The Penguins’ Kris Letang could face league discipline after hammering the Capitals’ Marcus Johansson in Game 3.
Is Pittsburgh Penguins defenseman Kris Letang a lightning rod for dangerous plays or what?
Whether he’s giving or receiving, he can’t seem to dodge controversy. Letang avoided a suspension for this slash in the first round of the playoffs on the New York Rangers’ Viktor Stalberg, as the NHL Department of Player Safety felt the stanchion launched Letang’s stick into Stalberg’s face.
Letang might have a tougher time escaping the law after what happened in Game 3 of his Penguins’ Metropolitan Division final matchup against the Washington Capitals Monday. A look at his powerful hit on Caps left winger Marcus Johansson:
The blow knocked Johansson out of the game temporarily and earned Letang a two-minute minor penalty for interference. Was it worthy of a suspension? We have many factors to sort through on this one.
1. Was the hit late? The exact timing matters. The DOPS has guidelines for what constitutes a late hit. The threshold is between 0.5 and 0.6 seconds. A late hit qualifies as interference, rule 56.1. Per TSN’s Bob McKenzie, Letang’s hit was 0.63 seconds late.
2. Was the head the principal point of contact? Note the use of the word principal and not the word first. Principal contact is what matters. Johansson’s head snaps back quite dramatically, but is it the result of contact to his chest first? It’s awfully tough to tell. If the head is ruled the principal point of contact, that’s an illegal check to the head, rule 48.1.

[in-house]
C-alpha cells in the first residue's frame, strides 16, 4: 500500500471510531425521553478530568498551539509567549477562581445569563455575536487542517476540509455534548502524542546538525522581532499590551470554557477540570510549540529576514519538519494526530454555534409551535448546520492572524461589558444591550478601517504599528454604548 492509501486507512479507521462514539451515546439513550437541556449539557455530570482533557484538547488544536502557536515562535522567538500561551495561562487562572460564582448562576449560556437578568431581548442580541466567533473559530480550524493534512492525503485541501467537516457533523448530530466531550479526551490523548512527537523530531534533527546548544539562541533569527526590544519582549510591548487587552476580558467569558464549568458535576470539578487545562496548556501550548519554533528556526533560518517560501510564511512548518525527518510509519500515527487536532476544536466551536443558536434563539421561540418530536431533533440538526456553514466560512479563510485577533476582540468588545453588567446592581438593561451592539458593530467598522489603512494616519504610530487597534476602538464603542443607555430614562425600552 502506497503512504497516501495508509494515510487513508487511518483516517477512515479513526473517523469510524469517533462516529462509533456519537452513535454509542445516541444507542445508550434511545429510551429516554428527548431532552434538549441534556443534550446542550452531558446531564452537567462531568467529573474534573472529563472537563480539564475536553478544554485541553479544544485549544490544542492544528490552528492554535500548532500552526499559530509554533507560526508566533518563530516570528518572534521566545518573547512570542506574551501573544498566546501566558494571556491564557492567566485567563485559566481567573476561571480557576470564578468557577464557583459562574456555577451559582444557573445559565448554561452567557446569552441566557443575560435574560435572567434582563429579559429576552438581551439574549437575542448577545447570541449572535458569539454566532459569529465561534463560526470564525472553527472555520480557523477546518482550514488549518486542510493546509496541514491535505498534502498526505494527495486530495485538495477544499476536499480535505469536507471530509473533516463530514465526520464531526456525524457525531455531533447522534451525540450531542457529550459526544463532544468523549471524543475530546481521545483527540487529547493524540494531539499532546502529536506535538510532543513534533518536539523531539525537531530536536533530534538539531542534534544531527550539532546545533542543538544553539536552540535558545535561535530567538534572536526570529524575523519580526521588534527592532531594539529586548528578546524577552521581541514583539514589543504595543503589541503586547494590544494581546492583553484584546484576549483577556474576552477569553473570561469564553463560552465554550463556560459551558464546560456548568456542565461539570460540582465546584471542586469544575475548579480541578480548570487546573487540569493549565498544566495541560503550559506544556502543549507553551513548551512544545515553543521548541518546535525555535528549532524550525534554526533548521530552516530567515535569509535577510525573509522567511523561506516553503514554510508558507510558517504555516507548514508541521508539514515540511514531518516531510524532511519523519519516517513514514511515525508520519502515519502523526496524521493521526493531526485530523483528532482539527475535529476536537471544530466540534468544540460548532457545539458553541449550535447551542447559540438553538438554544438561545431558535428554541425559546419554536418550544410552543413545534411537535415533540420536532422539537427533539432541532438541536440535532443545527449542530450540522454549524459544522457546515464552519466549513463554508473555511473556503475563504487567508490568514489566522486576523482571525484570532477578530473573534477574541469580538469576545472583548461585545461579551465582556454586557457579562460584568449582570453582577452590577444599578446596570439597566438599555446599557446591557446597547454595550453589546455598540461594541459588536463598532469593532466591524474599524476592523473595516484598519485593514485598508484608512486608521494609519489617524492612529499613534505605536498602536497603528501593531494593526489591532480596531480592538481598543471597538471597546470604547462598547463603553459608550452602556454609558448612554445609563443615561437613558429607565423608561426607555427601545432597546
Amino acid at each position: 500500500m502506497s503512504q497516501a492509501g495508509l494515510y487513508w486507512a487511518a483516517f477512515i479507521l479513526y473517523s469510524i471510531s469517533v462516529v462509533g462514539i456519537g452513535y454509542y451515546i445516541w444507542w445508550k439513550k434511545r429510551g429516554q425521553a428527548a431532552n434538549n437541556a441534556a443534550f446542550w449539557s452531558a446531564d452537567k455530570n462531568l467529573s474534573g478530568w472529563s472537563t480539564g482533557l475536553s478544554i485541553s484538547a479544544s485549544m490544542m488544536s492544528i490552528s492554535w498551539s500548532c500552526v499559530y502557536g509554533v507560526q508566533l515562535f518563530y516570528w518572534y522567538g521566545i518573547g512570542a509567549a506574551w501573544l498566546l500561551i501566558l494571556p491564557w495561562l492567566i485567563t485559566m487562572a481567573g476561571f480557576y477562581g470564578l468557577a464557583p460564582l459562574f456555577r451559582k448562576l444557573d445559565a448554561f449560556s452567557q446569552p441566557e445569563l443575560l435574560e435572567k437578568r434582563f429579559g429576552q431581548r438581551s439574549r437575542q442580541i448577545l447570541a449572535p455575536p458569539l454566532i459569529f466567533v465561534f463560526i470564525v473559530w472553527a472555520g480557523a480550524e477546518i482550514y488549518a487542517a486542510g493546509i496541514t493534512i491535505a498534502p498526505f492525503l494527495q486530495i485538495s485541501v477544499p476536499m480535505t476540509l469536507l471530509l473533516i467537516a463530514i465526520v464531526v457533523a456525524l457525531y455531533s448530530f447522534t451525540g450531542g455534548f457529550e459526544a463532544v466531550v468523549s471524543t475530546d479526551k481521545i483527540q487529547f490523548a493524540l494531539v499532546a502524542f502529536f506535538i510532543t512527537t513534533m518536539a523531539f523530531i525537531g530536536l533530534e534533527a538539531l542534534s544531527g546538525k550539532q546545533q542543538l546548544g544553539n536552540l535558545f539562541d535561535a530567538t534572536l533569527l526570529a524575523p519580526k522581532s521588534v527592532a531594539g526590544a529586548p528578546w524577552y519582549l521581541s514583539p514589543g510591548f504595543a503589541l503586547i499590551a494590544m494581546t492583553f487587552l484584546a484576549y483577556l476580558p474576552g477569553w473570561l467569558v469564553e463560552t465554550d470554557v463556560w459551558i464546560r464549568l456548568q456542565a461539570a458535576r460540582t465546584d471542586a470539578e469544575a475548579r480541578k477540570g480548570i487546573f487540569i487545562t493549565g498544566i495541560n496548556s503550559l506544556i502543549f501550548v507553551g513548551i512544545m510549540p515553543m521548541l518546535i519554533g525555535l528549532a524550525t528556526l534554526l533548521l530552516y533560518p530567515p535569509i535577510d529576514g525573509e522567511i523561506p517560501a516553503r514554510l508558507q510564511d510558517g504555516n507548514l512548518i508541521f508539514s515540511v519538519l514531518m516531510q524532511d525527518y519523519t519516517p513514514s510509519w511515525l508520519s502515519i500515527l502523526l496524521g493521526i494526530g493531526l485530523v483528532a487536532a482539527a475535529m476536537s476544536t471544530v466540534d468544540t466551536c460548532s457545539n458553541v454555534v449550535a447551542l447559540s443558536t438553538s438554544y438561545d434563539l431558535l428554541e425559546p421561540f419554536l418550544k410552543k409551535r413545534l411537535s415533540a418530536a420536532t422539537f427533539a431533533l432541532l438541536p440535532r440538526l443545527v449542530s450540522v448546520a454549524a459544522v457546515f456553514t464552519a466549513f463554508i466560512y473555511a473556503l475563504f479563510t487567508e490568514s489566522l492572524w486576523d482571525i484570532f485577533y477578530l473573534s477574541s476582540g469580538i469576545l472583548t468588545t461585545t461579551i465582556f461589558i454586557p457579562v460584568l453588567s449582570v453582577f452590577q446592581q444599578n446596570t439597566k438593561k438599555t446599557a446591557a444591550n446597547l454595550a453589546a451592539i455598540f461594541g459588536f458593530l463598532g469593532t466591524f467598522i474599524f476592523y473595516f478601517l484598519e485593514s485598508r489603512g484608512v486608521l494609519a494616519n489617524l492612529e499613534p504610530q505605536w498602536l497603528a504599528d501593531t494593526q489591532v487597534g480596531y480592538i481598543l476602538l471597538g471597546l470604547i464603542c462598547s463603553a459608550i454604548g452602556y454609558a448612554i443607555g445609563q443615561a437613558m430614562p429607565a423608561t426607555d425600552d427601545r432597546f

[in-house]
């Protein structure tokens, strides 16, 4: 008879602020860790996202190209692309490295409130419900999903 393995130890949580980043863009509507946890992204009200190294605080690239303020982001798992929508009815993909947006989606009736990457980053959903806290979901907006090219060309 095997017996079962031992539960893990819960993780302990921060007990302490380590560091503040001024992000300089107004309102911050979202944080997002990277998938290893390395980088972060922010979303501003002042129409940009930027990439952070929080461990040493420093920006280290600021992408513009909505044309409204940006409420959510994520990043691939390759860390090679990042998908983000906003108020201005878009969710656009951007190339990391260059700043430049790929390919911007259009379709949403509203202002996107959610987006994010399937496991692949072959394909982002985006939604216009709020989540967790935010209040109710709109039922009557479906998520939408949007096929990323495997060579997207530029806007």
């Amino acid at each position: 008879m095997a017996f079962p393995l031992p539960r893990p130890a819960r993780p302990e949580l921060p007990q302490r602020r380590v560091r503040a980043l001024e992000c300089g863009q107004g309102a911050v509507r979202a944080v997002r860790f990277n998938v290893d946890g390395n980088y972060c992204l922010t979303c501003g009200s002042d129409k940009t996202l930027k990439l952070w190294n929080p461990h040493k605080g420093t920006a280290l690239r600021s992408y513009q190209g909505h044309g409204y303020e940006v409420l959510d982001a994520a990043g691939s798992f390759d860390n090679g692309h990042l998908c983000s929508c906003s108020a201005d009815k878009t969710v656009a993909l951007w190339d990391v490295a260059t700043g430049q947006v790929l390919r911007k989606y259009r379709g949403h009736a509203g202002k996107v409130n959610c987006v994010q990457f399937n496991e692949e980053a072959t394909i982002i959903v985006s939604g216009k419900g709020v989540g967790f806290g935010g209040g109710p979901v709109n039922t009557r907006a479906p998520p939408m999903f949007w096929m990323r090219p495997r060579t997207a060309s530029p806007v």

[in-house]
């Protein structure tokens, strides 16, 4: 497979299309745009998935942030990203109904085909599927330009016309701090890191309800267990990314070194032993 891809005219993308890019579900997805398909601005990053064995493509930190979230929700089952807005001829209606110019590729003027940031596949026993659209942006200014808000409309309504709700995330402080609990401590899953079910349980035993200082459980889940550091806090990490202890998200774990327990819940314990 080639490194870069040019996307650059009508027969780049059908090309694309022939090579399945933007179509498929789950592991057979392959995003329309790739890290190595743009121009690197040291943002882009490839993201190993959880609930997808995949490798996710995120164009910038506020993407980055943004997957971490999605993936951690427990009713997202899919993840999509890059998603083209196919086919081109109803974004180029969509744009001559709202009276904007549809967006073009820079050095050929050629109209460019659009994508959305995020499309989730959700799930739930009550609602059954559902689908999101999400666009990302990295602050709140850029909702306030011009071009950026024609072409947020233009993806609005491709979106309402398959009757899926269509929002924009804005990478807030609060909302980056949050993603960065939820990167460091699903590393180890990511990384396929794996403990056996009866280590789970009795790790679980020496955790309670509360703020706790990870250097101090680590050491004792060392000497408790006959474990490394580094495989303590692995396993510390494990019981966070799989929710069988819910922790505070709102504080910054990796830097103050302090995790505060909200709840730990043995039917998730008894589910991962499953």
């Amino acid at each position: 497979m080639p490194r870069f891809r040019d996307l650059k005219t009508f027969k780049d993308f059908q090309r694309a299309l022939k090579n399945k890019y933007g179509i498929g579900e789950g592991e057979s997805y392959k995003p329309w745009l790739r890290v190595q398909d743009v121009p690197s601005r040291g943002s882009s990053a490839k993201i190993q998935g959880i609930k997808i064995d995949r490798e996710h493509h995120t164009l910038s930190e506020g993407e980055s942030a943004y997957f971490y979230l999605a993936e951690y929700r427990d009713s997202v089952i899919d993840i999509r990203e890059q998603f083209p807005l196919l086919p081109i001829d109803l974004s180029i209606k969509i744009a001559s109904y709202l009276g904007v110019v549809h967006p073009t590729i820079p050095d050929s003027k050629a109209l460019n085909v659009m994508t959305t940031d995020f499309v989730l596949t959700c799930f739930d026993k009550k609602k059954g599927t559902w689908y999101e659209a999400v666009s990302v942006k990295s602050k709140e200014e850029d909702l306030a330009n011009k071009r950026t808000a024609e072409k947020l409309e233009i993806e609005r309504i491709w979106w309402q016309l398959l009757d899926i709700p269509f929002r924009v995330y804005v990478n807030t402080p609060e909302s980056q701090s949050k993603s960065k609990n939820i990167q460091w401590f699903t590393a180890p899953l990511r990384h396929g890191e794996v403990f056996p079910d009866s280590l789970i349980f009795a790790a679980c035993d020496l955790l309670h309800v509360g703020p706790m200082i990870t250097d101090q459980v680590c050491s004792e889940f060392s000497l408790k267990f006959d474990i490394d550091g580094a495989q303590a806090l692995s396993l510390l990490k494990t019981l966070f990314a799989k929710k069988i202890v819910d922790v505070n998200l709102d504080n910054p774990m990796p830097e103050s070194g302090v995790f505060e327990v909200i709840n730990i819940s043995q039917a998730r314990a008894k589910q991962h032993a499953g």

3. Did Letang launch himself? Predatory play matters. Letang’s feet pop up in the air, which suggests charging, rule 42, but the DOPS pays attention to whether the impact causes the feet to launch afterward involuntarily. Regardless, it at least looks like Letang takes an upward diagonal route toward Johansson and launches himself. That’s not good.
4. The two-minute minor means nothing. Suspensions and penalties have nothing to do with the other. Just a reminder.
5. Johansson returned for the start of the second period. That doesn’t help Letang escape discipline. Injuries only impact suspension length, not the decision to suspend in the first place.
6. Letang’s last suspension was in 2011, so he’s not classified as a repeat offender, per collective bargaining agreement rules.
The worst-case scenario for Letang and the Penguins if if he’s deemed to have committed interference and an illegal check to the head and charging. What stands out most is the launch of the body. The guess here is Letang is banned for one game. It will be a shorter sentence than what Brooks Orpik got for Game 2 because Orpik’s victim, Olli Maatta, was knocked out of that game and the next.
UPDATE: The NHL Department of Player Safety has suspended Letang one game for interference on Johansson, and Letang will be ineligible to suit up for Game 4 of the series.
In the suspension video, Patrick Burke, director of the Department of Player Safety, notes that hits on players who do not have the puck are allowed within a certain window of time providing the check has been initiated before the puck is moved by the player being checked. Letang’s hit on Johansson is “not such a case.”
“Letang initiates this hit after Johansson releases the puck,” Burke said. “And contact is made outside the allowable window during which a player may finish a check.”
Burke also notes that while there is “significant head contact,” the head was not the main point of contact. The contact with the head paired with the lateness of the hit do, however, make the hit worthy of a suspension.
Matt Larkin is a writer and editor at The Hockey News and a regular contributor to the thn.com Post-To-Post blog. For more great profiles, news and views from the world of hockey, subscribe to The Hockey News magazine. Follow Matt Larkin on Twitter at @THNMattLarkin